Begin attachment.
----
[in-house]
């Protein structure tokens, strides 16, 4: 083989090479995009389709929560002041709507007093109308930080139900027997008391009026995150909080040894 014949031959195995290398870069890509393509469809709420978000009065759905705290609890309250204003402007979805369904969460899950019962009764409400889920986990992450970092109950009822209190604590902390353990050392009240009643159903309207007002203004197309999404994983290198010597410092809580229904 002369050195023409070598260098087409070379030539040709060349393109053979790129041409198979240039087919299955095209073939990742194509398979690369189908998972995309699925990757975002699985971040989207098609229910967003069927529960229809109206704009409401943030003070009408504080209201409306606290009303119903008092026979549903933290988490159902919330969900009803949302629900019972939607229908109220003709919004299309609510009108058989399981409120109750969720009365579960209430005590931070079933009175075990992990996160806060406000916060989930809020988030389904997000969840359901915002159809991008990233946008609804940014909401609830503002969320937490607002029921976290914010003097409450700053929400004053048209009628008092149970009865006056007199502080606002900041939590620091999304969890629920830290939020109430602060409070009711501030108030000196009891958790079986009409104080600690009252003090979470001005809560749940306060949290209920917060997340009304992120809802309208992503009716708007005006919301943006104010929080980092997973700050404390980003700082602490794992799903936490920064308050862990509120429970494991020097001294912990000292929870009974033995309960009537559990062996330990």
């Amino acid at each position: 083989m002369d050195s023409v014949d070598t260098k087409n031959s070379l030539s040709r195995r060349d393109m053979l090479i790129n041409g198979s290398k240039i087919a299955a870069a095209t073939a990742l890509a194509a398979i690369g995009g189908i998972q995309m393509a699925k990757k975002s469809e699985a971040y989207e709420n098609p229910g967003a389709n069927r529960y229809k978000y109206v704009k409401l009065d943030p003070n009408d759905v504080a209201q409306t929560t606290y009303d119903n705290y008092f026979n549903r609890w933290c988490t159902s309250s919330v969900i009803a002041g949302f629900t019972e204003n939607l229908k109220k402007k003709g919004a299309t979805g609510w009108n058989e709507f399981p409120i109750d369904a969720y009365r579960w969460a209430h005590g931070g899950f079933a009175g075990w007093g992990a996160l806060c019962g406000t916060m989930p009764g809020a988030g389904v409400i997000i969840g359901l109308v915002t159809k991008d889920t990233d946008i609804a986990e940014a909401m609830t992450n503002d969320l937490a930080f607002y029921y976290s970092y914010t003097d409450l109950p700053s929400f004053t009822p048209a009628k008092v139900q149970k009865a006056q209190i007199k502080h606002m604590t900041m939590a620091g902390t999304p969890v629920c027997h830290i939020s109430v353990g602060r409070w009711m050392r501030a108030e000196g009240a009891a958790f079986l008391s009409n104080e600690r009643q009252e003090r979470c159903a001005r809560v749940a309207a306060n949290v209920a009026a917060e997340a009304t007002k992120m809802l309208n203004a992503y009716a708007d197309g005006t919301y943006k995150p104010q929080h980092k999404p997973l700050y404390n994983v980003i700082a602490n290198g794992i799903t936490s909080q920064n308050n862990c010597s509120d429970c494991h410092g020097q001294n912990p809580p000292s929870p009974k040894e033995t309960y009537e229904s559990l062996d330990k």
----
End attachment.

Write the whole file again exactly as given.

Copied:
[in-house]
């Protein structure tokens, strides 16, 4: 083989090479995009389709929560002041709507007093109308930080139900027997008391009026995150909080040894 014949031959195995290398870069890509393509469809709420978000009065759905705290609890309250204003402007979805369904969460899950019962009764409400889920986990992450970092109950009822209190604590902390353990050392009240009643159903309207007002203004197309999404994983290198010597410092809580229904 002369050195023409070598260098087409070379030539040709060349393109053979790129041409198979240039087919299955095209073939990742194509398979690369189908998972995309699925990757975002699985971040989207098609229910967003069927529960229809109206704009409401943030003070009408504080209201409306606290009303119903008092026979549903933290988490159902919330969900009803949302629900019972939607229908109220003709919004299309609510009108058989399981409120109750969720009365579960209430005590931070079933009175075990992990996160806060406000916060989930809020988030389904997000969840359901915002159809991008990233946008609804940014909401609830503002969320937490607002029921976290914010003097409450700053929400004053048209009628008092149970009865006056007199502080606002900041939590620091999304969890629920830290939020109430602060409070009711501030108030000196009891958790079986009409104080600690009252003090979470001005809560749940306060949290209920917060997340009304992120809802309208992503009716708007005006919301943006104010929080980092997973700050404390980003700082602490794992799903936490920064308050862990509120429970494991020097001294912990000292929870009974033995309960009537559990062996330990």
């Amino acid at each position: 083989m002369d050195s023409v014949d070598t260098k087409n031959s070379l030539s040709r195995r060349d393109m053979l090479i790129n041409g198979s290398k240039i087919a299955a870069a095209t073939a990742l890509a194509a398979i690369g995009g189908i998972q995309m393509a699925k990757k975002s469809e699985a971040y989207e709420n098609p229910g967003a389709n069927r529960y229809k978000y109206v704009k409401l009065d943030p003070n009408d759905v504080a209201q409306t929560t606290y009303d119903n705290y008092f026979n549903r609890w933290c988490t159902s309250s919330v969900i009803a002041g949302f629900t019972e204003n939607l229908k109220k402007k003709g919004a299309t979805g609510w009108n058989e709507f399981p409120i109750d369904a969720y009365r579960w969460a209430h005590g931070g899950f079933a009175g075990w007093g992990a996160l806060c019962g406000t916060m989930p009764g809020a988030g389904v409400i997000i969840g359901l109308v915002t159809k991008d889920t990233d946008i609804a986990e940014a909401m609830t992450n503002d969320l937490a930080f607002y029921y976290s970092y914010t003097d409450l109950p700053s929400f004053t009822p048209a009628k008092v139900q149970k009865a006056q209190i007199k502080h606002m604590t900041m939590a620091g902390t999304p969890v629920c027997h830290i939020s109430v353990g602060r409070w009711m050392r501030a108030e000196g009240a009891a958790f079986l008391s009409n104080e600690r009643q009252e003090r979470c159903a001005r809560v749940a309207a306060n949290v209920a009026a917060e997340a009304t007002k992120m809802l309208n203004a992503y009716a708007d197309g005006t919301y943006k995150p104010q929080h980092k999404p997973l700050y404390n994983v980003i700082a602490n290198g794992i799903t936490s909080q920064n308050n862990c010597s509120d429970c494991h410092g020097q001294n912990p809580p000292s929870p009974k040894e033995t309960y009537e229904s559990l062996d330990k």